PERTH (miningweekly.com) – Australian Prime Minister Tony Abbott on Thursday succeeded in his attempts to have the controversial carbon tax abolished.
The Senate voted 39 to 32 in favour of killing the tax. It was introduced by previous Prime Minister Julia Gillard in 2012 and its abolishment had made up a significant part of Abbott’s election campaign in 2013.
The Senate’s decision has been welcomed by the mining industry, with the Western Australian Chamber of Minerals and Energy (CME) saying it marked a significant milestone in delivering on the Abbott government election commitment to abolish unnecessary taxes and realise the resource sector's true economic potential.
“The imposition of the world’s highest fixed price on carbon has placed a significant cost burden on Western Australian resource projects,” said CME CEO Reg Howard-Smith.
He pointed out that last year, the carbon tax alone placed a burden on A$1.2-billion on the mining industry across the country, an impost not faced by Australia’s mineral export competitors.
“The resource sector’s prime focus is on the high cost of doing business here in Australia. When combined with decreasing ore grades and new minerals and energy-rich regions emerging around the world, maintaining Western Australia’s resource project competiveness is crucial.
“Imposed costs on industry, such as the carbon tax have worsened our international competitiveness,” Howard-Smith said.
Queensland Resources Council (QRC) CEO Michael Roche said that the repeal of the carbon tax was also good news for the Queensland economy.
“The carbon tax was a massive double-fail.
“It failed to achieve its environmental objective of reducing greenhouse-gas emissions while loading the Australian economy with costs over and above anything imposed on minerals and energy export competitors.”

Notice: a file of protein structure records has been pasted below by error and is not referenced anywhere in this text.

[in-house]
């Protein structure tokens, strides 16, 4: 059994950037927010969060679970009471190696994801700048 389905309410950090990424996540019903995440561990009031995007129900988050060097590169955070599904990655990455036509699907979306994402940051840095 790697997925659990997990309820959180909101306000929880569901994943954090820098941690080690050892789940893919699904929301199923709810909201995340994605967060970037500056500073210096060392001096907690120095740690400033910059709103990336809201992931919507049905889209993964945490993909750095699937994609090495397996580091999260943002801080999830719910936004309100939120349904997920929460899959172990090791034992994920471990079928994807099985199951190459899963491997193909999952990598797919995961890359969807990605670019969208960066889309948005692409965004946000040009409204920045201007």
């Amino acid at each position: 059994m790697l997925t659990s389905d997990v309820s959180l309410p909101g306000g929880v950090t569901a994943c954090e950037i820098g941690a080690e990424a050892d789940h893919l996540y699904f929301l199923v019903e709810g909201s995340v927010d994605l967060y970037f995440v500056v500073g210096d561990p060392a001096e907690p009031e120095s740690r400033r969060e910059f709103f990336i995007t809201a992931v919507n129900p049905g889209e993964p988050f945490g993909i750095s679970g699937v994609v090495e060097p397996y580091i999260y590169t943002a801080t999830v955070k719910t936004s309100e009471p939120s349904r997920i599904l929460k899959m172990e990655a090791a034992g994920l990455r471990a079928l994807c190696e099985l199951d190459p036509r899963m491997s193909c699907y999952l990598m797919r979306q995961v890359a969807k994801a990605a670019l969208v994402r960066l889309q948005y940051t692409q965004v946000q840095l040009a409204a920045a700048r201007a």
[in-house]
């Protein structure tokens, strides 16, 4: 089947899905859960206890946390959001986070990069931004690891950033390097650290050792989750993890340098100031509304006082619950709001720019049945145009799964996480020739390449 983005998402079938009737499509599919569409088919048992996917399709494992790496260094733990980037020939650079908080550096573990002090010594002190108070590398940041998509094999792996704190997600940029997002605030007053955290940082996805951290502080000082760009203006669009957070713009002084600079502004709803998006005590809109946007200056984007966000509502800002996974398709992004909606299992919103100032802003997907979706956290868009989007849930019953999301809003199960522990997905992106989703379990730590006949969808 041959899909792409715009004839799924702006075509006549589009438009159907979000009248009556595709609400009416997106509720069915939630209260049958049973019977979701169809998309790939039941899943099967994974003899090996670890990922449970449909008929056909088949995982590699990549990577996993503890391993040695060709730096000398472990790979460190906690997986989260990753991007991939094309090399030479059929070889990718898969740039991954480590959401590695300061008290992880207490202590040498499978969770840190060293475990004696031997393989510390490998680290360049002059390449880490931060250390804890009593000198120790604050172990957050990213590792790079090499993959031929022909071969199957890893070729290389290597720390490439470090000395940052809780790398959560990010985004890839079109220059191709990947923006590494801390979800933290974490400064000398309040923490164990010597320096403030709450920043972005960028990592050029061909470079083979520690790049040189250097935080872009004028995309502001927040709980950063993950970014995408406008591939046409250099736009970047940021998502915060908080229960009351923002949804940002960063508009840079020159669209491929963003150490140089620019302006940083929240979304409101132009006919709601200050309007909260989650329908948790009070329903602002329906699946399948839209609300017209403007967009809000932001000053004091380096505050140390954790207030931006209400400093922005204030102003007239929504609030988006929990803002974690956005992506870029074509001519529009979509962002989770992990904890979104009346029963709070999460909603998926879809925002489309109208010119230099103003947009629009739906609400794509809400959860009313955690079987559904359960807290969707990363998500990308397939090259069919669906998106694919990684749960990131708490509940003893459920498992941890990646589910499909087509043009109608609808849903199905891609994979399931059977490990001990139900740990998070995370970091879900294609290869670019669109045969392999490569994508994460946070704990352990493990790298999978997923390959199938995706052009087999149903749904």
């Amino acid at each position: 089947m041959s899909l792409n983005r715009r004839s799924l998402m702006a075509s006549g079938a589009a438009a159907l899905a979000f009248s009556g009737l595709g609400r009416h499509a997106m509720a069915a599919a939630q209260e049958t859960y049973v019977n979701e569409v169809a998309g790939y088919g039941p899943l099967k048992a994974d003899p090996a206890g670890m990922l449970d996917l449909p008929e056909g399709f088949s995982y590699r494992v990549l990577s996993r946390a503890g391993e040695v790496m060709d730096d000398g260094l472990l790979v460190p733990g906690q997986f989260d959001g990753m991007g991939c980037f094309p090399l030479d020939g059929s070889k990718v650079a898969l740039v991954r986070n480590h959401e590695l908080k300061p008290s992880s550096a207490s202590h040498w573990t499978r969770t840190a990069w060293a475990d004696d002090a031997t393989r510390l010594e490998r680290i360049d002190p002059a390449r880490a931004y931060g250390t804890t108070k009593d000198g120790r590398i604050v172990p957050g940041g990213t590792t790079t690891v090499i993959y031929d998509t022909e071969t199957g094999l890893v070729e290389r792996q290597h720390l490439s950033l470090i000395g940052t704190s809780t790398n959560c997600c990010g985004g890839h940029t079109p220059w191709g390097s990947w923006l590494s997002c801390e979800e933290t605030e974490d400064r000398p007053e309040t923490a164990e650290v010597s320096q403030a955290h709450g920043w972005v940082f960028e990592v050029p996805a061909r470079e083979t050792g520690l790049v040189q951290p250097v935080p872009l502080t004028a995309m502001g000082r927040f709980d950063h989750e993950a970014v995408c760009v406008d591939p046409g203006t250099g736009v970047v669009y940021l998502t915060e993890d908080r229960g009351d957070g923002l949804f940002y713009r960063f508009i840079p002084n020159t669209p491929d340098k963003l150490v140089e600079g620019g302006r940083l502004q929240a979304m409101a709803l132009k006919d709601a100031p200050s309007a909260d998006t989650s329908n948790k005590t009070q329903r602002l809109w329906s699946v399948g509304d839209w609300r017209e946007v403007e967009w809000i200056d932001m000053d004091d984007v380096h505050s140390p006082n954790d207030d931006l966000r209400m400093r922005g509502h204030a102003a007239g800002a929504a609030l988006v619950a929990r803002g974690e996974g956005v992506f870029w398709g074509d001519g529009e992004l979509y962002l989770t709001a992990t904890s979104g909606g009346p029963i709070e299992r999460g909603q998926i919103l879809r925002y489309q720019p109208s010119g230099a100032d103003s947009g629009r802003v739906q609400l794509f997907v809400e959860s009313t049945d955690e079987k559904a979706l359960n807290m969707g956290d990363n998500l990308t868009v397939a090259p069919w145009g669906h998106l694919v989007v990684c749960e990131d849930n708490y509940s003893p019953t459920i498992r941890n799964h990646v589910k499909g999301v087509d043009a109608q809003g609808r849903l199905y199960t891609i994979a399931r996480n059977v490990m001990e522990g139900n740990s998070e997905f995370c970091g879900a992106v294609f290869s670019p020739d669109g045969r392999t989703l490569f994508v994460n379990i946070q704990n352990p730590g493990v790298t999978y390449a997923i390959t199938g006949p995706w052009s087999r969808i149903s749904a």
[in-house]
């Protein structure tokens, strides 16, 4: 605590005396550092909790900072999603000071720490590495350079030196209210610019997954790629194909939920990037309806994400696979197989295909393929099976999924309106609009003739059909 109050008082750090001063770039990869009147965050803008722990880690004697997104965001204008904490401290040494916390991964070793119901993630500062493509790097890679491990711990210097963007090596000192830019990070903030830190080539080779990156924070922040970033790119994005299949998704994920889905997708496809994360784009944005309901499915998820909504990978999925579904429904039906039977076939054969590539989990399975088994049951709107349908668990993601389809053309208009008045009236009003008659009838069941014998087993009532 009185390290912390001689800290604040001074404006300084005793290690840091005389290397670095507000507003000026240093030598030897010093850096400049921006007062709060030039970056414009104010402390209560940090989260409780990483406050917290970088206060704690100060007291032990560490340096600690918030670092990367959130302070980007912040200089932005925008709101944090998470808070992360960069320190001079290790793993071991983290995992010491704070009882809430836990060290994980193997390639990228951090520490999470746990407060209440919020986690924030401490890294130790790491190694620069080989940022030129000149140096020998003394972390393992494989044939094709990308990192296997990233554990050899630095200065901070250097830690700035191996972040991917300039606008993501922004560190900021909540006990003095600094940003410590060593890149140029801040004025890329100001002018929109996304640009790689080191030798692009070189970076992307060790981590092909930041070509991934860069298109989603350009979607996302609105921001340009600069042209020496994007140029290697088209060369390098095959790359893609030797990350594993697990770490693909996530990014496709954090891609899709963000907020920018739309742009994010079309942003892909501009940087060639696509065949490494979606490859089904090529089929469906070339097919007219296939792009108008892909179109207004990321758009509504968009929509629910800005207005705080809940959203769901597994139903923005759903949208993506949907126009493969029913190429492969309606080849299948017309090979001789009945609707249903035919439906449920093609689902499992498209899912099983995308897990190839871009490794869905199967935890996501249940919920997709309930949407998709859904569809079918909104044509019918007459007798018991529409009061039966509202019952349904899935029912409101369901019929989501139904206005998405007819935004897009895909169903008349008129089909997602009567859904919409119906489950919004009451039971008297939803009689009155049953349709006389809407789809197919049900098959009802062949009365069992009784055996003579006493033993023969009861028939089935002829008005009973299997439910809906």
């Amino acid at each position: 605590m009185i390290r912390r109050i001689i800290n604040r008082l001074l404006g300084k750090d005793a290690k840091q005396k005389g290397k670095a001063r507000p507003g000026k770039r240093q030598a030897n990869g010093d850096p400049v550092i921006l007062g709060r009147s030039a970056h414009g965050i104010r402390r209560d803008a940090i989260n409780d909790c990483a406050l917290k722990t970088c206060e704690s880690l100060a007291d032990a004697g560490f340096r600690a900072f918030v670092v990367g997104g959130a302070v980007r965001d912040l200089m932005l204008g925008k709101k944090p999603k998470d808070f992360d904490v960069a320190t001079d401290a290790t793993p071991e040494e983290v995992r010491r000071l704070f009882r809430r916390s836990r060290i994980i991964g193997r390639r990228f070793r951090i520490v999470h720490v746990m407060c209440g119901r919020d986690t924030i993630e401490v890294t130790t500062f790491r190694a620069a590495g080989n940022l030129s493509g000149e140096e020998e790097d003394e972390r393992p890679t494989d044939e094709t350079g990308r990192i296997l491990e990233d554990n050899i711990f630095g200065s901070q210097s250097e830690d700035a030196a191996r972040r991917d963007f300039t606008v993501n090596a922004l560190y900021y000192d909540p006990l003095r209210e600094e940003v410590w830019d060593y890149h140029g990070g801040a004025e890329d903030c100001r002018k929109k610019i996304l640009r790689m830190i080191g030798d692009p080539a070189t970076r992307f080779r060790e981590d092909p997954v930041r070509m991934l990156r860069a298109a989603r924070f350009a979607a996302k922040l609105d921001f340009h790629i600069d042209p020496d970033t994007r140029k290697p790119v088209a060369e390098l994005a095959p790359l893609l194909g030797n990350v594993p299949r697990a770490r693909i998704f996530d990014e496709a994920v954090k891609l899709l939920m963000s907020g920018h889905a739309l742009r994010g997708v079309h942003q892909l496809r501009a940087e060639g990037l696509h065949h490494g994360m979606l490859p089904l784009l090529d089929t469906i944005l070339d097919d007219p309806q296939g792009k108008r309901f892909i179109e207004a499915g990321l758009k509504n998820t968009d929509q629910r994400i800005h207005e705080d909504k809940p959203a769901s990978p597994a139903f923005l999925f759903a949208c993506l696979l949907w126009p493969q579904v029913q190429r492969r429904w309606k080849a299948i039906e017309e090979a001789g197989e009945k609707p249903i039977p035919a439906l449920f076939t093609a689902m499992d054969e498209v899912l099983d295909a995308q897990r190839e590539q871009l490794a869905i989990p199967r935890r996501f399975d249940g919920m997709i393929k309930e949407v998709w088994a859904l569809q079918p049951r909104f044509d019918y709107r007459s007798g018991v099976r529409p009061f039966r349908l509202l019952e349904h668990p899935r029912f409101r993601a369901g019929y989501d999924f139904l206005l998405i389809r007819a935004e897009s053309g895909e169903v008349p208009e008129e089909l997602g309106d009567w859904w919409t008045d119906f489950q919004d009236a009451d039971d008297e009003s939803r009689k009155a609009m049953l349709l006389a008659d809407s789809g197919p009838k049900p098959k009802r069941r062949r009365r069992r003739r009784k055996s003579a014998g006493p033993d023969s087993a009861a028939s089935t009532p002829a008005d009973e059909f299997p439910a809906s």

Roche said that while the carbon tax itself was unwanted, the Queensland resources sector supported a measured transition to a low-emissions economy, subject to major global emitters and Australia’s resource competitors moving in the same direction.
“An effective policy response to managing climate change requires a global agreement on greenhouse-gas abatement, including comparable emissions-reduction commitments from all major emitting nations, substantial global investment in low emissions technologies and mechanisms to encourage the lowest-cost abatement.”
Meanwhile, the Australian Petroleum Production & Exploration Association (Appea) has also welcomed the Senate’s decision, adding that it removed a significant cost to liquefied natural gas (LNG) exports, which faced competition from the global markets.
“Surging LNG demand in Asia presents an enormous opportunity for Australia. However, rising development costs raise doubts about the attractiveness of continued investment in Australian projects.
“While initiatives are being taken within the industry to address cost competitiveness, it is good to see policy action that removes costs for trade-exposed producers,” said Appea CEO David Byers.
“Exporting LNG to the world is one of the most meaningful contributions Australia can make to reduce global greenhouse-gas emissions as natural gas is a much cleaner burning fuel than traditional energy sources.”
Despite the mining industry’s enthusiasm for the repeal of the carbon tax, the Australian Greens party has said that it was a “tragic day” for both Australia and the planet.
“History will judge Abbott harshly for his denial of global warming and his undermining of Australia’s efforts to address it,” the party said in a social media post.